San Francisco, CA – A broad coalition of organizations from up and down the west coast arrived in force today to deliver a strong message to U.S. lawmakers and polluting corporations that are decimating our prospects of meaningful climate solutions.
The protest rally started at at the San Francisco office of Senator Barbara Boxer (1700 Montgomery St., SF), chair of the Senate Environment and Public Works Committee that will be presenting a Climate and Energy Bill currently in Congress by the end of the week.
“If Congress wants to protect the public interest, they would never consider adopting the current climate bill (the American Clean Energy & Security Act) that was written by big oil and energy corporations in the first place”, said Carla Pérez of the Movement Generation Justice & Ecology project, “Cap and Trade legislation coupled with direct subsidies to oil, coal, nuclear, bio-fuels and incinerator industries will only serve to add hundreds of toxic smokestacks in our backyards.”
A letter was delivered to, and a delegation met briefly with Jennifer Tang, Senior Field Representative for Boxer, as activists below chanted, “set the cap, scrap the trade. CLIMATE JUSTICE” and unfurled a 35 foot parachute banner (painted by participants over the weekend) below Boxers office windows that read, “CLIMATE JUSTICE OR CLIMATE CHAOS.”
The protest then moved to Chevron Oil Corporation’s downtown San Francisco “Energy Solutions” office (345 California St.). Participants occupied the front entryway as retired Richmond kindergarden teacher Michael Beers of the Richmond Progressive Alliance and Antonia Juhasz, author of The Tyranny of Oil spoke about Chevron’s role in driving climate pollution and using their billions in profit to lobby against real climate solutions. The group then took over the intersection outside of the building housing Chevron, occupying and briefly shutting down the busy financial district intersection with the giant parachute banner.
“Chevron is one of the wealthiest entities on the planet–only 36 countries had GDP’s larger than Chevron’s 2008 revenues,” said Antonia Juhasz, Director of the Chevron Program at Global Exchange, “yet Chevron is evading its responsibility to reduce its own climate footprint. Moreover, Chevron’s colorful advertising aside, less than 3% of Chevron total capital and exploratory expenditures in 2008 were on clean energy alternatives.”
The colorful action caps a weekend-long gathering, the West Coast Climate Justice Convergence, consisting of environmental and social justice organizations and activists and from Richmond, the Bay Area and the West Coast, including many from Rising Tide chapters. The gathering planned local climate solutions, and made plans for build grassroots political pressure and “street heat” in the lead up to the December 7-18, 2009 Copenhagen climate talks.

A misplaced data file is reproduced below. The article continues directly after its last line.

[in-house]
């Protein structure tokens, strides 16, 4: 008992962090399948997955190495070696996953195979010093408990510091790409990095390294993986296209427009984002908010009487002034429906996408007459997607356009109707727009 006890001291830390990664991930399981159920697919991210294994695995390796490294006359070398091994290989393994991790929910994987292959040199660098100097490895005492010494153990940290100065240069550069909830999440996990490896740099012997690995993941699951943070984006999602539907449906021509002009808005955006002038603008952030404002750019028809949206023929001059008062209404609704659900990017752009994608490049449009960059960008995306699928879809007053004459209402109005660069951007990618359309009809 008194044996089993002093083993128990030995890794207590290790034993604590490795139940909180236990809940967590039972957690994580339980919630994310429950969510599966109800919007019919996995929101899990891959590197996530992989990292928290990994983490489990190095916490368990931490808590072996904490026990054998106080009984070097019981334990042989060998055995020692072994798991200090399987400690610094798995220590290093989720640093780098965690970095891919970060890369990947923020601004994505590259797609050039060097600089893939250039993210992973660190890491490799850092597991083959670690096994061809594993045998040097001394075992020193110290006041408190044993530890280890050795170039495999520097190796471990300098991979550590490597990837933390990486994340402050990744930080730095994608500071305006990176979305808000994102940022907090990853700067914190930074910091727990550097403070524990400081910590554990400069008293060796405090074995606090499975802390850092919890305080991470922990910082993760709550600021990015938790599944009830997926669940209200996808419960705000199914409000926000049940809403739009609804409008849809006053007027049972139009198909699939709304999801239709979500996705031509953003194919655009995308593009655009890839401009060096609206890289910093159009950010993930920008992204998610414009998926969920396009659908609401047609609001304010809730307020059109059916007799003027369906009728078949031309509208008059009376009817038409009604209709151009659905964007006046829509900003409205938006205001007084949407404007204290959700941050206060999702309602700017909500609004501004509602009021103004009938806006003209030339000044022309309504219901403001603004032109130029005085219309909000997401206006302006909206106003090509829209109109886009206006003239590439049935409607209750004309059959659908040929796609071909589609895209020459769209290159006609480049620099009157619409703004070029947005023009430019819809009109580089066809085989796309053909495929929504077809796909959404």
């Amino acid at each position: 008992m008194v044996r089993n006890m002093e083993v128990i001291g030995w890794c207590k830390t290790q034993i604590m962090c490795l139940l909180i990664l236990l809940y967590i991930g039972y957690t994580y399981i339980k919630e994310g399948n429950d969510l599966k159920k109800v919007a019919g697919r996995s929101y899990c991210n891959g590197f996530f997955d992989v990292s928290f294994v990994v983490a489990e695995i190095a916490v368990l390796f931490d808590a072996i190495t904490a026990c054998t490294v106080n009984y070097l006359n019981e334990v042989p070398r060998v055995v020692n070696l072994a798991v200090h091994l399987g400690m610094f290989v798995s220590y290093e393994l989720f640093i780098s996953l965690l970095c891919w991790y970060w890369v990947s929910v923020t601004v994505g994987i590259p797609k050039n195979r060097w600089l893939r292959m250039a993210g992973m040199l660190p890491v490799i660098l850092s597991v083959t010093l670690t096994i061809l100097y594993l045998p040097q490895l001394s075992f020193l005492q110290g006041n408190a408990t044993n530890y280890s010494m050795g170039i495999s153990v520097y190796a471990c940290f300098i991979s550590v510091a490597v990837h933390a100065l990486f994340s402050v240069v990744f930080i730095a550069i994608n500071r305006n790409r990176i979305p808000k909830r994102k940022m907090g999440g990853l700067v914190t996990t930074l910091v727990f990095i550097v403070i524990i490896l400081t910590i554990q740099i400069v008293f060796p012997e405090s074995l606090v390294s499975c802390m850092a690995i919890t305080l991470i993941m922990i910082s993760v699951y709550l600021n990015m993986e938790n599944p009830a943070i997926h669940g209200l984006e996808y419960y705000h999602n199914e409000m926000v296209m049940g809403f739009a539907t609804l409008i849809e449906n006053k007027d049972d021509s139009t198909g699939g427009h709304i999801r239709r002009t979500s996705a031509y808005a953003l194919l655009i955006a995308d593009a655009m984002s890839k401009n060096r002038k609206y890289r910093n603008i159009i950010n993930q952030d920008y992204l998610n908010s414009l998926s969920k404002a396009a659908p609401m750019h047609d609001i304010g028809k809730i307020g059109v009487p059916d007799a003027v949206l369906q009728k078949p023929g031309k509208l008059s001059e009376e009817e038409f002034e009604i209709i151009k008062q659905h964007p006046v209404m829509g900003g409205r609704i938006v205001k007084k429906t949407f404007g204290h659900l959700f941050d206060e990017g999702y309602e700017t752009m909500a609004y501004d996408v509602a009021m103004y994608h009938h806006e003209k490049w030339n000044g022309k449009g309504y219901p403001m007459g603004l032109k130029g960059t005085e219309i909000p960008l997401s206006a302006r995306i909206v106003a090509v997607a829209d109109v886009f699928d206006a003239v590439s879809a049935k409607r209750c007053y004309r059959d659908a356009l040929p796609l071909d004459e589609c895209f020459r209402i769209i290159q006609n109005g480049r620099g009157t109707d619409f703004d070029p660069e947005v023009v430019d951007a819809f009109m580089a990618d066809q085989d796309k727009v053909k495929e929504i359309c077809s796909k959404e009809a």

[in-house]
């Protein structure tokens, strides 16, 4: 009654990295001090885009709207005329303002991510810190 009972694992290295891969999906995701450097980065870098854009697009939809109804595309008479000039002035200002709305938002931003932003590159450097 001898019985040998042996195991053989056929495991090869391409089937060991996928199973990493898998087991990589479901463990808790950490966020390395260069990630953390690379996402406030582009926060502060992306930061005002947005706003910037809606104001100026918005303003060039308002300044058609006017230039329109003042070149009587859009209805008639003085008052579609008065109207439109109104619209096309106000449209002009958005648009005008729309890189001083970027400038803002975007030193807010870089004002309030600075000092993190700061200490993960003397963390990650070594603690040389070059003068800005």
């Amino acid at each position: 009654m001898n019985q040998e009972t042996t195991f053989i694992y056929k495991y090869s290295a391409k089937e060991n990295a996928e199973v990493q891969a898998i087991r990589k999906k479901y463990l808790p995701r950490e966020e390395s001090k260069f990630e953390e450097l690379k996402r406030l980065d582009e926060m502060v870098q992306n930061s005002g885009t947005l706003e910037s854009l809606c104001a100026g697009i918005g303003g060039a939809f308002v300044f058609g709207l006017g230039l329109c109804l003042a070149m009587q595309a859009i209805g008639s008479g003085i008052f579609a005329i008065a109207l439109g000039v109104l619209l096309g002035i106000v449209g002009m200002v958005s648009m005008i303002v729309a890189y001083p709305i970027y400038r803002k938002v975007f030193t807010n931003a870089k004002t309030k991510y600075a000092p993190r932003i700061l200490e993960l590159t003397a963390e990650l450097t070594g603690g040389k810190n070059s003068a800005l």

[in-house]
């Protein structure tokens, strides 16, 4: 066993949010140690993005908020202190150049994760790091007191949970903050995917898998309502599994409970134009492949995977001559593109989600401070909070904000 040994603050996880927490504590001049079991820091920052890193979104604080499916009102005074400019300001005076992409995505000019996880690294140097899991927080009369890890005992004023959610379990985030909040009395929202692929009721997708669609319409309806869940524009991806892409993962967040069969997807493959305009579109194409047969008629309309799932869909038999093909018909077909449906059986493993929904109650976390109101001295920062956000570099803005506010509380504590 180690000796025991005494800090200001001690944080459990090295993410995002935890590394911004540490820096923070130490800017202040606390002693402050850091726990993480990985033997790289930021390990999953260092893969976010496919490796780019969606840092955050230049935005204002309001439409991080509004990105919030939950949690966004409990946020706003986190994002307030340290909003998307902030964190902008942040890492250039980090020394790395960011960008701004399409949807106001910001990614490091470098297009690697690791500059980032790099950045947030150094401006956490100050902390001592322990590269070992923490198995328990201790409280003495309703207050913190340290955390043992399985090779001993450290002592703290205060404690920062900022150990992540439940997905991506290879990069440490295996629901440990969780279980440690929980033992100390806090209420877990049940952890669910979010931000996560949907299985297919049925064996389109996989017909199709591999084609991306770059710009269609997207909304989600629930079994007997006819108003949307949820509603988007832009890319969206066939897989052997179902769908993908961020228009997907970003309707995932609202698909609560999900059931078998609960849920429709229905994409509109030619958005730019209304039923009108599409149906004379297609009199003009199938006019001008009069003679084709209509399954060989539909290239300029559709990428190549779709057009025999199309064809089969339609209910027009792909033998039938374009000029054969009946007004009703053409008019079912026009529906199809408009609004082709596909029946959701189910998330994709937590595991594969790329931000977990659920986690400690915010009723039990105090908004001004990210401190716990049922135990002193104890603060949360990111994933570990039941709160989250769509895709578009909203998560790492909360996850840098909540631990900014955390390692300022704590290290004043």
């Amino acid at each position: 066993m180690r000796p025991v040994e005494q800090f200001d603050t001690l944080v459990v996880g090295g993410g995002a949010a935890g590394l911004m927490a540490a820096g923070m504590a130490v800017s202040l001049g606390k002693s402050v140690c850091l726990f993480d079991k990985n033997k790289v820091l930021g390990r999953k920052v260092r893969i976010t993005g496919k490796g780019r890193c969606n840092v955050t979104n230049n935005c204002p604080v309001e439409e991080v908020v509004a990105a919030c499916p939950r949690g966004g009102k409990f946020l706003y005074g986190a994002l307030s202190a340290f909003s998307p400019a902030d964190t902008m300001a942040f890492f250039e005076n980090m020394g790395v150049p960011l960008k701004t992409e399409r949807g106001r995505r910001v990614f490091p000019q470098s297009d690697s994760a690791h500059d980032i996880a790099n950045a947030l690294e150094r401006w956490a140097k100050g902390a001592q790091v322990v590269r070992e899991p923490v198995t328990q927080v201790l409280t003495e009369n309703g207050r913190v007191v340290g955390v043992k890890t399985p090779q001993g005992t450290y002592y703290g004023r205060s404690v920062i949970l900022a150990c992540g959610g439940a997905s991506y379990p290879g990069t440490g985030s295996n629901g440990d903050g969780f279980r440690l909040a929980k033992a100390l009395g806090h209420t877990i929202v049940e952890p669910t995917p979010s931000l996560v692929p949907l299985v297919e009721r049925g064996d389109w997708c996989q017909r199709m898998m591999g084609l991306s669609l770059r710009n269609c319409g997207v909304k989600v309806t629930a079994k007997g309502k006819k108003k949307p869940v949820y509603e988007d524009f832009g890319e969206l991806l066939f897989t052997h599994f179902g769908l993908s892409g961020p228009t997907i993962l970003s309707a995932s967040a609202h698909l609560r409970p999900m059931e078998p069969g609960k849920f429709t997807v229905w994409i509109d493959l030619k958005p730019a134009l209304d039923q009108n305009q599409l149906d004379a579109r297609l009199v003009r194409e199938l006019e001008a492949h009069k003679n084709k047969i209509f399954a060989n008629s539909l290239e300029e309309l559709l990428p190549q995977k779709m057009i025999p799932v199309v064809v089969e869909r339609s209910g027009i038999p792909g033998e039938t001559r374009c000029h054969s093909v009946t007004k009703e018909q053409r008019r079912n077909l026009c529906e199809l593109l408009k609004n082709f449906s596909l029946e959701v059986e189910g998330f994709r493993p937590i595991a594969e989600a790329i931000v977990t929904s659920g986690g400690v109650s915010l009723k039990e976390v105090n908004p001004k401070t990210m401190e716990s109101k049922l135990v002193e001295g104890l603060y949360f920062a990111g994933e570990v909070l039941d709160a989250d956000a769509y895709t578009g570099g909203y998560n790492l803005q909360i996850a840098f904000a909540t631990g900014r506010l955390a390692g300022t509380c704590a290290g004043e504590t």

A simultaneous gathering is being held in Pittsburgh, PA to plan a march and actions at the G20 next week. The West Coast Convergence is part of a series of climate camps all over the world. This year similar convergences and camps have been held in Canada, the UK, Australia, France, Belgium, Denmark, Switzerland, and across the United States. The Convergence is also the second in a series of events organized by the Mobilization for Climate Justice West, who is organizing mobilizations in the Bay Area on October 24th and November 30, both global days of climate action.
Mass nonviolent civil disobedience is being facilitated through the website BeyondTalk.net, encouraging readers to visit, sign a pledge to risk arrest in a planned global action November 30, just before the climate talks in Copenhagen.
The Mobilization for Climate Justice says that corporations have no place dictating climate policy for the nation or the world – policies that now only serve to increase corporate profits, greenhouse gas emissions and toxic pollution in the backyards of working class and people of color communities across the U.S. The Coalition says the only way we will have durable solutions to the climate crisis is if voices of frontline communities are heard, rather than corporate polluters like Chevron.
A goal of the Mobilization is to build a grassroots Climate Justice movement and force corporate domination out of climate policy arenas – in both the U.S. and at the UN climate talks this December in Copenhagen. “It’s time for the people to step up, take control of our air and force the Greenhouse Gangstas to step down,” emphasized Leonard Webster, a community organizer and native of North Richmond. “We can’t afford to lose our mothers to toxic pollution. The corporations are getting their wealth off of poor people’s health.”
“The North Richmond community is on the frontline of Chevron’s chemical assault. We have experienced a lifetime of chemical exposure, asthma, cancer and death. These are human rights violations,” said Henry Clarke, Executive Director of the West County Toxics Coalition.
In the U.S., petroleum accounts for more than 40 % of total CO2 emissions from fossil fuel combustion (the burning of fuels, including coal, oil, and natural gas to produce energy and to power vehicles) – more than any other fuel.